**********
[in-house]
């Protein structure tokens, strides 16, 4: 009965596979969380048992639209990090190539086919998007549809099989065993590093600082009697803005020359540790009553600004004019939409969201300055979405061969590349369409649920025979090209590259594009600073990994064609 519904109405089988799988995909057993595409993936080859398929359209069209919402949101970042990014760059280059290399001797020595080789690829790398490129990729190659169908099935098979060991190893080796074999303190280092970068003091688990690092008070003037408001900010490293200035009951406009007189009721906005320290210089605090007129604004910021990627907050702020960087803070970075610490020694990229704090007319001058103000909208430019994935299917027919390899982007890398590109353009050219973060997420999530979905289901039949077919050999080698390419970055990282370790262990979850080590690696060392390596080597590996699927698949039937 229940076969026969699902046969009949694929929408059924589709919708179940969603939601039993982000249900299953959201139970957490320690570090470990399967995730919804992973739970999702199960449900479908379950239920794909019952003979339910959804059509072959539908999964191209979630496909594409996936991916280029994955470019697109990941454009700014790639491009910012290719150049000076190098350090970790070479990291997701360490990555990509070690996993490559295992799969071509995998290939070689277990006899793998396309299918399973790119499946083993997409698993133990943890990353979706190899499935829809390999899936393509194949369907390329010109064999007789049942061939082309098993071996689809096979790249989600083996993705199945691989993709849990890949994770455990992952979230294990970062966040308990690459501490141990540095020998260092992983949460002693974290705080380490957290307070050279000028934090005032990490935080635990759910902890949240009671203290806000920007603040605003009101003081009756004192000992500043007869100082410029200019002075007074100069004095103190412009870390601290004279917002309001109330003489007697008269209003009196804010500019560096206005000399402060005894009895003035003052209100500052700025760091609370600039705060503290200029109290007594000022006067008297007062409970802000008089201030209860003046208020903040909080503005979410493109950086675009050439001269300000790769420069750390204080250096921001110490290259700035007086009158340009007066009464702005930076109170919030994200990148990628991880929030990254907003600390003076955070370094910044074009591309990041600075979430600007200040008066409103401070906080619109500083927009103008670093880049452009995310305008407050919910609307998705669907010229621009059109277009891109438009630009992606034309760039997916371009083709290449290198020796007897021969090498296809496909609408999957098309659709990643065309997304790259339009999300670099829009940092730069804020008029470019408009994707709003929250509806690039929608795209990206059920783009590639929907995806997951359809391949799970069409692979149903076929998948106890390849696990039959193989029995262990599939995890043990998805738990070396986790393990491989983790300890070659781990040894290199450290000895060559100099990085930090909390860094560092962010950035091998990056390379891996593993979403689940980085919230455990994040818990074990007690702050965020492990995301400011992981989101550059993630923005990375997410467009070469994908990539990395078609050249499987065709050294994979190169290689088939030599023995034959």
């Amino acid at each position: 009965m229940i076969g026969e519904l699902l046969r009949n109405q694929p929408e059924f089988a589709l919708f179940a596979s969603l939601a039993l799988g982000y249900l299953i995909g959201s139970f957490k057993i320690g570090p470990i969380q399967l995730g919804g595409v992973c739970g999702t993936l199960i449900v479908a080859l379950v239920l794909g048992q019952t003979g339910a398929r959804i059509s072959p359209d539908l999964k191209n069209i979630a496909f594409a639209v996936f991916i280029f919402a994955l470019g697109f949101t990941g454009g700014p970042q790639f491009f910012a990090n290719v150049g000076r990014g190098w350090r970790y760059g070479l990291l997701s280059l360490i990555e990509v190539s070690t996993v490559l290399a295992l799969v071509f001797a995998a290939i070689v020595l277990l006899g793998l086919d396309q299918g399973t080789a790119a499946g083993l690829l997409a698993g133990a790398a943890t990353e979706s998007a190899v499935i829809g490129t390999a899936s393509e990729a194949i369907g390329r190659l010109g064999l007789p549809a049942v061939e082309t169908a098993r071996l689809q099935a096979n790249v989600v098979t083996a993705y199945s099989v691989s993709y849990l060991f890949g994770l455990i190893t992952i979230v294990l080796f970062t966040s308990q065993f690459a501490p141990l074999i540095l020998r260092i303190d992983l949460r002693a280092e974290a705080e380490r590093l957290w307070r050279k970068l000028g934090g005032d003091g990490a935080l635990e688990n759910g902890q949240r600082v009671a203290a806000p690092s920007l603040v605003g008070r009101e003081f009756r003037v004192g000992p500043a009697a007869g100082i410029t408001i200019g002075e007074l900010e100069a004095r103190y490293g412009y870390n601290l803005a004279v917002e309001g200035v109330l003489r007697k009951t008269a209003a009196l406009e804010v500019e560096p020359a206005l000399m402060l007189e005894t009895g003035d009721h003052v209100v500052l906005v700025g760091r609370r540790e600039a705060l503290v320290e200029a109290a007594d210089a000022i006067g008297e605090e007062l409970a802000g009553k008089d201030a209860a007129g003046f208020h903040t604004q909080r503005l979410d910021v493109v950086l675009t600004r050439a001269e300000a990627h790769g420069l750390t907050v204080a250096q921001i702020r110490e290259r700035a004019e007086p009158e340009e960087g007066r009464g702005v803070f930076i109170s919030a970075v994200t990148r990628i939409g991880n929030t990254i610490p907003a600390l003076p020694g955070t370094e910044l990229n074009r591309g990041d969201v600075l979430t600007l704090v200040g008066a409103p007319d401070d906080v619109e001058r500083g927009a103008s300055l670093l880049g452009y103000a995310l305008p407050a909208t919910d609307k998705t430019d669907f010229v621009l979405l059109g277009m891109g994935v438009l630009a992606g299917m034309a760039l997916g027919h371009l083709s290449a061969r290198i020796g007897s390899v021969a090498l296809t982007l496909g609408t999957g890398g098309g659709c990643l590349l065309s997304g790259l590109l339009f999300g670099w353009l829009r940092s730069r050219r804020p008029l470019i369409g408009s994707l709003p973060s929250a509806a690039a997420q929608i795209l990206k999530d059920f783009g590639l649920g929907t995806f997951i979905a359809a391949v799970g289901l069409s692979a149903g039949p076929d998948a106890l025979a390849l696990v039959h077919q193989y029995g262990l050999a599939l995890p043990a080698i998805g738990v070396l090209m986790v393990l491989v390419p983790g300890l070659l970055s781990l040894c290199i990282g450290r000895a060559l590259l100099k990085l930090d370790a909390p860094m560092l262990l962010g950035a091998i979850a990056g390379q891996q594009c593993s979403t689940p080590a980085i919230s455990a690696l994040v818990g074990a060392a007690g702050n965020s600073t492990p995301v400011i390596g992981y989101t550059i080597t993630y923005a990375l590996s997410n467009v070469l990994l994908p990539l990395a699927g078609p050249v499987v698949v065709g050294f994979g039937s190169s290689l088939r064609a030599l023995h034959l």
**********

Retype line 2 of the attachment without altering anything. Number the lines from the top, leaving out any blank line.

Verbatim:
């Protein structure tokens, strides 16, 4: 009965596979969380048992639209990090190539086919998007549809099989065993590093600082009697803005020359540790009553600004004019939409969201300055979405061969590349369409649920025979090209590259594009600073990994064609 519904109405089988799988995909057993595409993936080859398929359209069209919402949101970042990014760059280059290399001797020595080789690829790398490129990729190659169908099935098979060991190893080796074999303190280092970068003091688990690092008070003037408001900010490293200035009951406009007189009721906005320290210089605090007129604004910021990627907050702020960087803070970075610490020694990229704090007319001058103000909208430019994935299917027919390899982007890398590109353009050219973060997420999530979905289901039949077919050999080698390419970055990282370790262990979850080590690696060392390596080597590996699927698949039937 229940076969026969699902046969009949694929929408059924589709919708179940969603939601039993982000249900299953959201139970957490320690570090470990399967995730919804992973739970999702199960449900479908379950239920794909019952003979339910959804059509072959539908999964191209979630496909594409996936991916280029994955470019697109990941454009700014790639491009910012290719150049000076190098350090970790070479990291997701360490990555990509070690996993490559295992799969071509995998290939070689277990006899793998396309299918399973790119499946083993997409698993133990943890990353979706190899499935829809390999899936393509194949369907390329010109064999007789049942061939082309098993071996689809096979790249989600083996993705199945691989993709849990890949994770455990992952979230294990970062966040308990690459501490141990540095020998260092992983949460002693974290705080380490957290307070050279000028934090005032990490935080635990759910902890949240009671203290806000920007603040605003009101003081009756004192000992500043007869100082410029200019002075007074100069004095103190412009870390601290004279917002309001109330003489007697008269209003009196804010500019560096206005000399402060005894009895003035003052209100500052700025760091609370600039705060503290200029109290007594000022006067008297007062409970802000008089201030209860003046208020903040909080503005979410493109950086675009050439001269300000790769420069750390204080250096921001110490290259700035007086009158340009007066009464702005930076109170919030994200990148990628991880929030990254907003600390003076955070370094910044074009591309990041600075979430600007200040008066409103401070906080619109500083927009103008670093880049452009995310305008407050919910609307998705669907010229621009059109277009891109438009630009992606034309760039997916371009083709290449290198020796007897021969090498296809496909609408999957098309659709990643065309997304790259339009999300670099829009940092730069804020008029470019408009994707709003929250509806690039929608795209990206059920783009590639929907995806997951359809391949799970069409692979149903076929998948106890390849696990039959193989029995262990599939995890043990998805738990070396986790393990491989983790300890070659781990040894290199450290000895060559100099990085930090909390860094560092962010950035091998990056390379891996593993979403689940980085919230455990994040818990074990007690702050965020492990995301400011992981989101550059993630923005990375997410467009070469994908990539990395078609050249499987065709050294994979190169290689088939030599023995034959």